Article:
OneWeb and Eutelsat have signed a memorandum of understanding aimed at creating a mega multi-orbit satellite broadband provider.
Unlike competitor Starlink, which has thousands of satellites in low earth orbit (LEO), the combined company would operate satellites in both geostationary orbit (GEO) through Eutelsat’s 36-strong fleet and LEO – through OneWeb’s constellation , which currently includes 428 satellites .
Satellite locations have advantages and disadvantages: a GEO satellite will provide better coverage of a given region, while LEO satellites promise lower latency and are generally cheaper to build and launch, although more are needed. The combination of the two should, in theory, deliver a system that offers the best of both worlds, depending on the integration challenges and customer requirements.
How the deal will work, the transaction values OneWeb at $3.4 billion (implying a value of €12 per Eutelsat share), and Eutelsat shareholders and OneWeb shareholders would each own 50 percent of Eutelsat shares. In fact, Eutelsat eventually owns 100 percent of OneWeb (excluding the UK government’s stake).
The UK government’s stake is significant, as two years ago £500m (about US$600m) of UK taxpayer money was spent on OneWeb.
Eutelsat itself has also invested heavily in OneWeb, making an initial investment of $550 million in April 2021 and spending another $165 million in October last year, increasing its stake from 17.6 percent to 22.9 percent [PDF].
The UK Department for Business, Energy and Industrial Strategy said: “The UK Government will retain a special interest and exclusive rights in OneWeb – securing the future of the business at the heart of the combined group’s global LEO business, national security controls over the network , and preferential rights over domestic industrial opportunities.”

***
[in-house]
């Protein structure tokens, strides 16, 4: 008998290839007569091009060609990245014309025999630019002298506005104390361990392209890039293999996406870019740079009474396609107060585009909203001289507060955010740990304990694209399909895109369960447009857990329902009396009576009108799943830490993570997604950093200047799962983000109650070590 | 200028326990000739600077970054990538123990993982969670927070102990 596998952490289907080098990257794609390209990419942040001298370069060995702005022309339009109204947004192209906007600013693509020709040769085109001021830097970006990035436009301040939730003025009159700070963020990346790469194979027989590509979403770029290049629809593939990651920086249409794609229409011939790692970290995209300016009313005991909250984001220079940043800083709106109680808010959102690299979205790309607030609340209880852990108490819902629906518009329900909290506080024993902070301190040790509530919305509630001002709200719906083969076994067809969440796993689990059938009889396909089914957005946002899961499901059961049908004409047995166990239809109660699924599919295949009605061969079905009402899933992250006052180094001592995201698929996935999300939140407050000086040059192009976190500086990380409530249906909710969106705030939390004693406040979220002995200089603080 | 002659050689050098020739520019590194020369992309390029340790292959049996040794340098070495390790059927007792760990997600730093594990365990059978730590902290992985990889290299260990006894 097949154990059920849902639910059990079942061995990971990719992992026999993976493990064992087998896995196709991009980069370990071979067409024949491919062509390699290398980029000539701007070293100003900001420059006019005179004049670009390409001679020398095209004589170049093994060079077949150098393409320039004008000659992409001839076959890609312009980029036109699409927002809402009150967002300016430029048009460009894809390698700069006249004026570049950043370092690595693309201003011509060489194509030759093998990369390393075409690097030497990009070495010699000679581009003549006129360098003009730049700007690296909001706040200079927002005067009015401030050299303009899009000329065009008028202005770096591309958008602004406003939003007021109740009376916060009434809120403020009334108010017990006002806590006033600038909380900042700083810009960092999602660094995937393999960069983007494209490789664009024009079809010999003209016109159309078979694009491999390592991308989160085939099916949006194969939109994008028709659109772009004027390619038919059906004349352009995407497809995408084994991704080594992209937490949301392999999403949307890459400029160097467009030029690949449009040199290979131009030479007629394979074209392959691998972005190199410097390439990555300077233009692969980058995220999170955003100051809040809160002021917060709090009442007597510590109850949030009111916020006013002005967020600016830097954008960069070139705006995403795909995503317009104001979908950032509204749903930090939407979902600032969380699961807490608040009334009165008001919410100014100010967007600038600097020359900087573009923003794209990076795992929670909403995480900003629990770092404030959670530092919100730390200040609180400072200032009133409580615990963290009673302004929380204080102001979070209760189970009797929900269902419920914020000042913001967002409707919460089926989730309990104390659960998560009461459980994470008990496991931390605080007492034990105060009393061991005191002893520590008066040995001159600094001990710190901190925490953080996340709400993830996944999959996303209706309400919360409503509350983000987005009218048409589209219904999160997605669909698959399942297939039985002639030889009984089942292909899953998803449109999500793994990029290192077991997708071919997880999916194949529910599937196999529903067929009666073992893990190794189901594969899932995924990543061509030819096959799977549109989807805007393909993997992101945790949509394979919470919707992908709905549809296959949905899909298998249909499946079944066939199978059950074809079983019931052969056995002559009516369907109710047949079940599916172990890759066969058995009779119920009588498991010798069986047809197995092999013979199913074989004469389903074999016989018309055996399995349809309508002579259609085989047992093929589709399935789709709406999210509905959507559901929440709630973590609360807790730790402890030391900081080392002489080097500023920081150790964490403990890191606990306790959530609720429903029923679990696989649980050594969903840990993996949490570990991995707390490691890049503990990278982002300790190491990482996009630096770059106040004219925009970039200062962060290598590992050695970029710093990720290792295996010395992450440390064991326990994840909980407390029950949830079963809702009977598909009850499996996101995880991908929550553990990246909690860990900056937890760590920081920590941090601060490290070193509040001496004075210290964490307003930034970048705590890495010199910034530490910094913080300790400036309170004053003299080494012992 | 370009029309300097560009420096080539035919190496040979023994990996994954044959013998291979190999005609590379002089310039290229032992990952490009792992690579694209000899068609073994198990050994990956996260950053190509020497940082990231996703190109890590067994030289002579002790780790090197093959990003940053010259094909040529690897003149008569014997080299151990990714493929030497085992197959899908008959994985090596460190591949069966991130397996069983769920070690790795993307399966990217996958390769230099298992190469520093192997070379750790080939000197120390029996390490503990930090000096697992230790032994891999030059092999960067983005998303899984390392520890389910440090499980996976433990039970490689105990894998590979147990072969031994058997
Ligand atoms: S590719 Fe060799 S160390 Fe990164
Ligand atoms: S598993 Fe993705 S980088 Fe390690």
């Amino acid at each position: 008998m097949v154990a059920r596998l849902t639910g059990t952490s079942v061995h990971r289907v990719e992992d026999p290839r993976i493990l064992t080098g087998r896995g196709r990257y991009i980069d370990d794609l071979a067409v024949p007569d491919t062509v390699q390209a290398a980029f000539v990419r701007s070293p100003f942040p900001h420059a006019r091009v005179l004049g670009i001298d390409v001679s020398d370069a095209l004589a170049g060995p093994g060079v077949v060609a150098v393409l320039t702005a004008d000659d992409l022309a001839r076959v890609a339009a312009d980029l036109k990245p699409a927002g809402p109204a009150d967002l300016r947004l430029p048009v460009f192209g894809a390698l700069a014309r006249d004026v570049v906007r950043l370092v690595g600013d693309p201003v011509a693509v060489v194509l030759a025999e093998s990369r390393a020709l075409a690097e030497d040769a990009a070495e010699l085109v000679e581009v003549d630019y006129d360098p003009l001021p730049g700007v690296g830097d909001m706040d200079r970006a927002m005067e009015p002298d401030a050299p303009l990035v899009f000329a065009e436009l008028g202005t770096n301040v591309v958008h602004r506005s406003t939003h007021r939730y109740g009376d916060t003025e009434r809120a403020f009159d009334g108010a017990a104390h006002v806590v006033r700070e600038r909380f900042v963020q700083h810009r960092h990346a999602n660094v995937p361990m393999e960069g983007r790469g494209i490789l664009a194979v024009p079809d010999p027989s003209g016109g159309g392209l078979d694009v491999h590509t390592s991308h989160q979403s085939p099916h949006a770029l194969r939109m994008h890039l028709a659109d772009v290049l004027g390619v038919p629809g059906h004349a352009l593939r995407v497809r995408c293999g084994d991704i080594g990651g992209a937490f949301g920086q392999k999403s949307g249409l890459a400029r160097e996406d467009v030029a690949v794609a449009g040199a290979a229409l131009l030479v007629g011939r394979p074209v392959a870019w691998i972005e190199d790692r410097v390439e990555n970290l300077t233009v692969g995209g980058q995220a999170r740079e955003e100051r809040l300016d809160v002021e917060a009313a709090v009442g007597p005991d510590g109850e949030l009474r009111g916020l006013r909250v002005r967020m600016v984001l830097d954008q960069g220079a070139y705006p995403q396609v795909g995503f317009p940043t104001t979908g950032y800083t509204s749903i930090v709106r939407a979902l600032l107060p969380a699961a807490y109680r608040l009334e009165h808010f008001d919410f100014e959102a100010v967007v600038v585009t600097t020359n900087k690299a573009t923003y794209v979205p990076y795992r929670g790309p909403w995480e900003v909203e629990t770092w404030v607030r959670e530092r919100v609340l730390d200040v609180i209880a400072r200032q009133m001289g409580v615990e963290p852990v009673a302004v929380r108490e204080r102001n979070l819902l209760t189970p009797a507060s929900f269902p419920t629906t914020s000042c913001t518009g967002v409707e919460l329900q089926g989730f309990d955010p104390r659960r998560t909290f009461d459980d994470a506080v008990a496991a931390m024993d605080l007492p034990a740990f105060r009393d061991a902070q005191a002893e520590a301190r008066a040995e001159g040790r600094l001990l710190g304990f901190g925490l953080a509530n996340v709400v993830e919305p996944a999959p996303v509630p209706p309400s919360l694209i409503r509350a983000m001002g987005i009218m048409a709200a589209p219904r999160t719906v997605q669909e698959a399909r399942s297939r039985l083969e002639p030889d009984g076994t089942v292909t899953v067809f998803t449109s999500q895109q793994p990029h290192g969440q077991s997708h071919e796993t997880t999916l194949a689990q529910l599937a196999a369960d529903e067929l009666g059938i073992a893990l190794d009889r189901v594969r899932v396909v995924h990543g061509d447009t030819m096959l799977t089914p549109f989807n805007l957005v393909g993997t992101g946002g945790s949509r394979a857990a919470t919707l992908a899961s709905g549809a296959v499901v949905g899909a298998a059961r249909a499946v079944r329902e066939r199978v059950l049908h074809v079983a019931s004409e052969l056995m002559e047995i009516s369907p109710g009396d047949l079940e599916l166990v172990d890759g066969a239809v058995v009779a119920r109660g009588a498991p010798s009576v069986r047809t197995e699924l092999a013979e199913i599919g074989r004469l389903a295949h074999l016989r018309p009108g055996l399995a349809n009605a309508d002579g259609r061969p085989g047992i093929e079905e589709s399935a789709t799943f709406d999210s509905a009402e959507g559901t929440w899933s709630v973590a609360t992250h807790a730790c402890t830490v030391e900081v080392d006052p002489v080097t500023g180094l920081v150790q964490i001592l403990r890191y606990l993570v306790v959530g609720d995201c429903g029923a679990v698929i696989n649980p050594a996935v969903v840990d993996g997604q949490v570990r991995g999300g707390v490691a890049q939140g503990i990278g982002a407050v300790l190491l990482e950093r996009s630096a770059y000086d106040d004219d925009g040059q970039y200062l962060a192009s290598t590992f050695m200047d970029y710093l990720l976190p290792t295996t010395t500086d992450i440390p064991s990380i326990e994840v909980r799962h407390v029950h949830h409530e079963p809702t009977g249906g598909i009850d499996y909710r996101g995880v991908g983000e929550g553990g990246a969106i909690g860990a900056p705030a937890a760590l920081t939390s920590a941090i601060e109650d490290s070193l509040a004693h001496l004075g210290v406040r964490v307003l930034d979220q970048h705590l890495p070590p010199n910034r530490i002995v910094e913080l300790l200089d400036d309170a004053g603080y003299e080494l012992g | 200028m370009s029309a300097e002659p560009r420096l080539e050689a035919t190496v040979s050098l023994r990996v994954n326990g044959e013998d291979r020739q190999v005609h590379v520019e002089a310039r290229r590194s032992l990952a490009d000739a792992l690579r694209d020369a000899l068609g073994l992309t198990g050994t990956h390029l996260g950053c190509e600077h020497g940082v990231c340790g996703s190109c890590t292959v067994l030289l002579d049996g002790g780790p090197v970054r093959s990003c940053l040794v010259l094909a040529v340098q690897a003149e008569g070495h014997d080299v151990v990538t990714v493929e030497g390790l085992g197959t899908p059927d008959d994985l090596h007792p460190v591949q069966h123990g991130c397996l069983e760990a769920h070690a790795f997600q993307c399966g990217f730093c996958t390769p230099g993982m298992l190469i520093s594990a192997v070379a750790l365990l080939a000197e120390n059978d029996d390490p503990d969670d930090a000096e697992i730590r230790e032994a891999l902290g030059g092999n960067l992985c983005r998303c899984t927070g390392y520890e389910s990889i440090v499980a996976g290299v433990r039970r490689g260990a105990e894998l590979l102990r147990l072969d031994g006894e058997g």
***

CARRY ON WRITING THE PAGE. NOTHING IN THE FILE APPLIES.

The last point is significant. As well as national security needs, the UK is said to be the ‘preferred’ location for launches as well as sourcing for commercial manufacturing. Unfortunately for British companies, it also means the country will compete with other states for OneWeb work “as is common with major European space projects”. observed dr Bleddyn Bowen, Associate Professor of International Relations at the University of Leicester.
The merger, which is expected to be complete in the first half of 2023 (subject to regulatory approvals and Eutelsat shareholder approval), is expected to generate combined revenues of €1.2 billion (US$1.22 billion). While OneWeb continues to operate the LEO business and retain its headquarters in the UK, France-based Eutelsat will continue to be listed on Euronext Paris and apply for listing on the London Stock Exchange.
And who knows, by the time it’s completed in 2023, OneWeb may finally have more of its proposed constellation on the way. The last batch of satellites never left Baikonur after Russia’s invasion of Ukraine, and OneWeb has since signed on several alternative launch operators, including SpaceX, to launch the rest of its satellites.
This requires SpaceX to find time between launches to build the Starlink satellite constellation. The enterprise another 53 of the satellites were put into orbit on July 24, SpaceX’s sixth mission of the month. ®
https://www.theregister.com/2022/07/26/eutelsat_oneweb/ Eutelsat and OneWeb in multi-orbit merger • The Register